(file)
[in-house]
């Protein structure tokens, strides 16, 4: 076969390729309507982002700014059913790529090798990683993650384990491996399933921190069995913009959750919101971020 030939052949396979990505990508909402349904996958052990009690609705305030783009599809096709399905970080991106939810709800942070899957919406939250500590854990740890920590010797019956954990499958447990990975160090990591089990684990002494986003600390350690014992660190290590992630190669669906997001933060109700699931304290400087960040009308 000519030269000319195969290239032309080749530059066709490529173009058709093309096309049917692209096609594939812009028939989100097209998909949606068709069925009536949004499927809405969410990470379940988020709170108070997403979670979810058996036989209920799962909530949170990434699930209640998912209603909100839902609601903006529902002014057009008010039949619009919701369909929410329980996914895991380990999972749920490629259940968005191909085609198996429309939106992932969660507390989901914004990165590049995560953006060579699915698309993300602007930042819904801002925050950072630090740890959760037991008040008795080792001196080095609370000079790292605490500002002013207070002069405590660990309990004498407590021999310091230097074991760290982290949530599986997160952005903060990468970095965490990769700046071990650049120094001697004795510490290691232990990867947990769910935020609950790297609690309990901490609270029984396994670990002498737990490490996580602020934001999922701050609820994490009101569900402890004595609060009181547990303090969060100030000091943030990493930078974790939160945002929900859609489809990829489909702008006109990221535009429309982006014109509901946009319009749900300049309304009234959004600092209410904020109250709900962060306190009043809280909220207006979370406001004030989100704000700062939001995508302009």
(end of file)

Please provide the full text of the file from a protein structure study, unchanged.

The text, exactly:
[in-house]
């Protein structure tokens, strides 16, 4: 076969390729309507982002700014059913790529090798990683993650384990491996399933921190069995913009959750919101971020 030939052949396979990505990508909402349904996958052990009690609705305030783009599809096709399905970080991106939810709800942070899957919406939250500590854990740890920590010797019956954990499958447990990975160090990591089990684990002494986003600390350690014992660190290590992630190669669906997001933060109700699931304290400087960040009308 000519030269000319195969290239032309080749530059066709490529173009058709093309096309049917692209096609594939812009028939989100097209998909949606068709069925009536949004499927809405969410990470379940988020709170108070997403979670979810058996036989209920799962909530949170990434699930209640998912209603909100839902609601903006529902002014057009008010039949619009919701369909929410329980996914895991380990999972749920490629259940968005191909085609198996429309939106992932969660507390989901914004990165590049995560953006060579699915698309993300602007930042819904801002925050950072630090740890959760037991008040008795080792001196080095609370000079790292605490500002002013207070002069405590660990309990004498407590021999310091230097074991760290982290949530599986997160952005903060990468970095965490990769700046071990650049120094001697004795510490290691232990990867947990769910935020609950790297609690309990901490609270029984396994670990002498737990490490996580602020934001999922701050609820994490009101569900402890004595609060009181547990303090969060100030000091943030990493930078974790939160945002929900859609489809990829489909702008006109990221535009429309982006014109509901946009319009749900300049309304009234959004600092209410904020109250709900962060306190009043809280909220207006979370406001004030989100704000700062939001995508302009």